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Posted : 2009-04-12 18:11
Updated : 2009-04-12 18:11

Ex-President’s Wife, Son Questioned



By Kim Rahn
Staff Reporter

Former President Roh Moo-hyun's wife, Kwon Yang-sook, and son, Roh Geon-ho, were summoned Saturday and Sunday, respectively, for interrogation about the questionable deal of $6 million involving the former presidential family and shoemaker Taekwang' CEO Park Yeon-cha.

Prosecutors said Kwon and the junior Roh were not ``suspects,'' indicating the former head of the state will be the main subject of the allegation. The senior Roh will likely be summoned later this week.

The prosecution said Sunday that it questioned the former first lady at the Busan Prosecutors' Office over her alleged $1 million ``loan'' from Park. She returned home in the late evening. The summons of a former first lady is the second of its kind, following the one of former President Chun Doo-hwan's wife Lee Soon-ja for an alleged slush fund in 2004.

At the heart of the investigation is to find out the real owner of a total of $6 million, which is allegedly linked to the former presidential family ― that is, whether it was the former President's money.

The senior Roh claimed that his wife borrowed $1 million from Park through his secretary Chung Sang-moon to repay a debt, and Kwon gave a similar testimony during the questioning but did not say to whom she paid the debt, according to the prosecution.

But Park testified that Roh himself called him to demand the money in June 2007. The CEO said he hurriedly converted some 1 billion won into $1 million, put the cash in a suitcase and delivered it to Chung at the presidential office.

It is alleged that the senior Roh met his son, who was taking an MBA course at Stanford University and gave the money for tuition and living costs during his stopover there en route to Guatemala where he campaigned for PyeongChang's Winter Olympic bid.

But Moon Jae-in, lawyer for the Roh family, denied the allegation, adding that the former first lady Kwon borrowed $1 million and 300 million won from the Taekwang CEO to repay the debt her husband incurred during the presidential campaign. Moon also said Kwon recently confided with her husband about the loan. The confession ``shocked'' the senior Roh and he later issued an apology to the public, Moon added.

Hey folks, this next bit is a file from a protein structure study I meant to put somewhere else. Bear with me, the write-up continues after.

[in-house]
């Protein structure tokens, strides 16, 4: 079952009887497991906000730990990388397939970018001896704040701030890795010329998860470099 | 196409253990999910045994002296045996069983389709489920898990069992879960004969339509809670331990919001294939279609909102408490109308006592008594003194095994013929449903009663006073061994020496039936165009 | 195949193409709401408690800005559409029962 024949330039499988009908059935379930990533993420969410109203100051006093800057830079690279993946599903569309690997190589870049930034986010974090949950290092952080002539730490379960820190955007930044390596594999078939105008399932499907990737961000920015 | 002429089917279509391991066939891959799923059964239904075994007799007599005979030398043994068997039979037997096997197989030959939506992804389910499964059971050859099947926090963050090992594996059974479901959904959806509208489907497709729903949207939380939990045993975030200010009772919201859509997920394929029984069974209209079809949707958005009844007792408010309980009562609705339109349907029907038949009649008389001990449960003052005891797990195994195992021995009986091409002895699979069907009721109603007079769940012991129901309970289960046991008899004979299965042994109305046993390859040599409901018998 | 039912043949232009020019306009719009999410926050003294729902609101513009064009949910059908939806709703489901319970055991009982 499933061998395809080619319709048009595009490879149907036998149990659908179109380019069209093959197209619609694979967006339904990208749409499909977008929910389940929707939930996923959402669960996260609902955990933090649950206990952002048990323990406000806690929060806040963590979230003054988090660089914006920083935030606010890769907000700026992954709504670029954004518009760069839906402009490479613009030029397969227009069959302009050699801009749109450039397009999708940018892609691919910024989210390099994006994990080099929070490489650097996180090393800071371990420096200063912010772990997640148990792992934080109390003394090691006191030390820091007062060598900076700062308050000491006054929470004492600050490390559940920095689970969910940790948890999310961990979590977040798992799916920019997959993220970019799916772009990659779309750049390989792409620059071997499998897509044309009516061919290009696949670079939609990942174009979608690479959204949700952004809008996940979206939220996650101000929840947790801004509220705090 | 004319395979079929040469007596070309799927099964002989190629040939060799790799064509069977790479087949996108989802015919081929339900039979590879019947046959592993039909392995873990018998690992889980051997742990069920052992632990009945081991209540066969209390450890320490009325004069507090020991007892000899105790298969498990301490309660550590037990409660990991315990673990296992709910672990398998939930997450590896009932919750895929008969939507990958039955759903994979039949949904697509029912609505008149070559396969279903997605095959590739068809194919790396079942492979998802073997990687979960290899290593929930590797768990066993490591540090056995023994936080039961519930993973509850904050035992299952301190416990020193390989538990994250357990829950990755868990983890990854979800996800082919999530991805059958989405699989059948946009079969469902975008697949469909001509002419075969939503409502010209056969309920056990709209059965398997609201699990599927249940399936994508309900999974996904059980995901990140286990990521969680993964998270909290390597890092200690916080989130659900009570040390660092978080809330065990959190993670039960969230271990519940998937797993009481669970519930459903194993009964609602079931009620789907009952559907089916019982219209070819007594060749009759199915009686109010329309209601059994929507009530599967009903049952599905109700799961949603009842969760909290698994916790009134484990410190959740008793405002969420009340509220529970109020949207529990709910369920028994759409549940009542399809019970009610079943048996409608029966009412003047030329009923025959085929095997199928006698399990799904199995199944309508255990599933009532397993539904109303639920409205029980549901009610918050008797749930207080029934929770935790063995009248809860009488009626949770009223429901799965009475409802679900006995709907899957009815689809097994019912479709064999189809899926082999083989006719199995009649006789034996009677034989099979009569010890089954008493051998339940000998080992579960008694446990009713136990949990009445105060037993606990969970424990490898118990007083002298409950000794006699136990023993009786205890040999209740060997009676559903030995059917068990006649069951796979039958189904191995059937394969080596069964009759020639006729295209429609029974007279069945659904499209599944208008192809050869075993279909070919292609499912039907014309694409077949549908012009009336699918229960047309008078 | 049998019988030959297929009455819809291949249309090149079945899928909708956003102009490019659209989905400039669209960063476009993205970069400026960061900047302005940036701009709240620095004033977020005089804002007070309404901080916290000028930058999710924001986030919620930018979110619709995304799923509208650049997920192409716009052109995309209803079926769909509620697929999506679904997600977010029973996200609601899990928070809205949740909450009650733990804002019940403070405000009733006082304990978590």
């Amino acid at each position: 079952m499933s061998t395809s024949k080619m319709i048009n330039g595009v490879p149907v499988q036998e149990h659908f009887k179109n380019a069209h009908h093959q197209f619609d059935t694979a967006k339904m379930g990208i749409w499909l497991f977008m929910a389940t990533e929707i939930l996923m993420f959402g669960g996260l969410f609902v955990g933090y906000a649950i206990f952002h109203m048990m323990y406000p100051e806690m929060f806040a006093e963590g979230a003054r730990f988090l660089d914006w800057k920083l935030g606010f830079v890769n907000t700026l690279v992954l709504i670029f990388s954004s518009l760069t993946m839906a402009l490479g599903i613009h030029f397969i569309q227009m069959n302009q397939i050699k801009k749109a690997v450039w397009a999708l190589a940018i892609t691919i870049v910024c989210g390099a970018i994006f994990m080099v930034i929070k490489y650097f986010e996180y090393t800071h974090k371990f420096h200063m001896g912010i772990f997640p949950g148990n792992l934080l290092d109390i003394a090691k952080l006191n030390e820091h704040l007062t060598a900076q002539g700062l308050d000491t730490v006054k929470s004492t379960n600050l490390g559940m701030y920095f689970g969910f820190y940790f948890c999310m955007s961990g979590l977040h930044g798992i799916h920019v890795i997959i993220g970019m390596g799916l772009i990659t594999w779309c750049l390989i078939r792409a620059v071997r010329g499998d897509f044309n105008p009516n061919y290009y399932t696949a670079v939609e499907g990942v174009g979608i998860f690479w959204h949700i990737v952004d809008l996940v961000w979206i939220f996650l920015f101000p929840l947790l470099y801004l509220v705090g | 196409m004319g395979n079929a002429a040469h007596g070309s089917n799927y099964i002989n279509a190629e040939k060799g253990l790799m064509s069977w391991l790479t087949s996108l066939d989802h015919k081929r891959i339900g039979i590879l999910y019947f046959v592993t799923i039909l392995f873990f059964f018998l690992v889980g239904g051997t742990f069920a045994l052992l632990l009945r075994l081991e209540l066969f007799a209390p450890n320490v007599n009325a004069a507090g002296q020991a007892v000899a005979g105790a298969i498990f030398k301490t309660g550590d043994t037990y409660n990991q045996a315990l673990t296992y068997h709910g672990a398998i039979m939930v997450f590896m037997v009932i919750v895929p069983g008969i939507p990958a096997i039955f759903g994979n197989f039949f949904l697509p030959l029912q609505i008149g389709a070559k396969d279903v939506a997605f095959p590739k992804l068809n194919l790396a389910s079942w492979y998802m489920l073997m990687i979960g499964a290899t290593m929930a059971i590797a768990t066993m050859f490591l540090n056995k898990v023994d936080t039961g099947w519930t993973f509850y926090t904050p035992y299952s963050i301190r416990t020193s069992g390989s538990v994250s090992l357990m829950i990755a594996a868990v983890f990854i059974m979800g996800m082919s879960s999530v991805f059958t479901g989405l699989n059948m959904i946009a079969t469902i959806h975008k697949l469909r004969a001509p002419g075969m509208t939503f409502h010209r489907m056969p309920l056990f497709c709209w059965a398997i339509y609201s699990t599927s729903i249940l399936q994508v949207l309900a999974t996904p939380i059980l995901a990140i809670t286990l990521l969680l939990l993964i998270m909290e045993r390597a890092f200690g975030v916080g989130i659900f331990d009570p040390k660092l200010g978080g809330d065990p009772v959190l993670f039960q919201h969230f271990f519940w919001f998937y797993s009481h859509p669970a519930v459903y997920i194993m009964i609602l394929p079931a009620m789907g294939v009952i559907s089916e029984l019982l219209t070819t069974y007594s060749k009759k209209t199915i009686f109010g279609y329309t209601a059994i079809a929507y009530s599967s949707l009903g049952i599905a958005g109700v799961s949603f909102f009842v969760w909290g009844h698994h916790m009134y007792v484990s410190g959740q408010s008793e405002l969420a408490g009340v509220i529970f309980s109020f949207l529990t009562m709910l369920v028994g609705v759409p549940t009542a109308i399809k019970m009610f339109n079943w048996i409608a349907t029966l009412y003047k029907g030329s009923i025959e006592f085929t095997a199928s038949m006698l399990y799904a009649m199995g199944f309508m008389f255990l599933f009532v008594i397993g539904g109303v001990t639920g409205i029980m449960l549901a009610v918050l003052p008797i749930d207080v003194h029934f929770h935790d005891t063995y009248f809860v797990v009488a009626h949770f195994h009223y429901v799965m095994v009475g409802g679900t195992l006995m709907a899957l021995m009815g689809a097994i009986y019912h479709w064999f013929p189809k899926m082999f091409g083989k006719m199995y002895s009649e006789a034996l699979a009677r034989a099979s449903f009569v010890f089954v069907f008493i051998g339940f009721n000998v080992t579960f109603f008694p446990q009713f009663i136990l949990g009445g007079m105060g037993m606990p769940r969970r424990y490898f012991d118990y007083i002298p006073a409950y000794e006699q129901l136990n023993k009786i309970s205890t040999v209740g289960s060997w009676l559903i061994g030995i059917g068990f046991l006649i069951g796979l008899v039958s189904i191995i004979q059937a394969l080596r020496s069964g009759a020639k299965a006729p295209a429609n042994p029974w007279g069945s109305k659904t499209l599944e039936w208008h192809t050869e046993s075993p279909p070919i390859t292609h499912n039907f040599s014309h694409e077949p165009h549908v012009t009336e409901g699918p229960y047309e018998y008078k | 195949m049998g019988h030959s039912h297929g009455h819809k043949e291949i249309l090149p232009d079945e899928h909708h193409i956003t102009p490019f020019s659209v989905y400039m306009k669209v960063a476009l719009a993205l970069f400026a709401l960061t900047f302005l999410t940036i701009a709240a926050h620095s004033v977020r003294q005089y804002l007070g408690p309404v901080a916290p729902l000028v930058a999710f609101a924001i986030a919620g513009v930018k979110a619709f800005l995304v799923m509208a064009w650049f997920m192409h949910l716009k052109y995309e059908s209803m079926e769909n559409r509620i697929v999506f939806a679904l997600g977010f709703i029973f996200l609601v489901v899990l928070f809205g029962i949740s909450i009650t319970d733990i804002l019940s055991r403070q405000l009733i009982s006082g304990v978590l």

The former President also said on his Web site that he needs to ``explain and defend himself'' because ``Park gave testimony different from the truth I know.'' ``Saying that `my wife did it and I did not know' may sound clumsy, but I decided telling the truth may be the best strategy,'' he said.

The 36-year-old son presented himself at the Supreme Prosecutors' Office in Seoul Sunday after coming back from the United States on Saturday night.

Prosecutors questioned the junior Roh over how he prepared tuition and living expenses during his stay and whether he received $1 million from his father.

Geon-ho was also confirmed to have accompanied Yeon Cheol-ho, the husband of the former President's niece, on a trip to Taekwang's factory in Vietnam in late 2007 in apparent attempt to put pressure on Park to provide $5 million to his cousin. He claimed it was a field trip to learn about a successful overseas Korean company.

The prosecution confirmed the $5 million was sent from an account of APC, Park's paper company in Hong Kong, to the account of Yeon's venture company on Feb. 22 last year, two days before Roh's five-year term ended.

The junior Roh was questioned over his alleged involvement in the money transfer. It is also alleged that he was the largest shareholder in the venture firm.

The Roh family claimed the money was an investment in Yeon's business. But prosecutors suspect it was a bribe to the senior Roh, as they secured Park's testimony that he sent the money for the former President. Park earlier told other Roh aides that they could use $5 million from his slush fund in Hong Kong for Roh's after-retirement activities.

The prosecution detained Yeon Friday for questioning and released him Sunday. He is to be called in again in due course.

rahnita@koreatimes.co.kr

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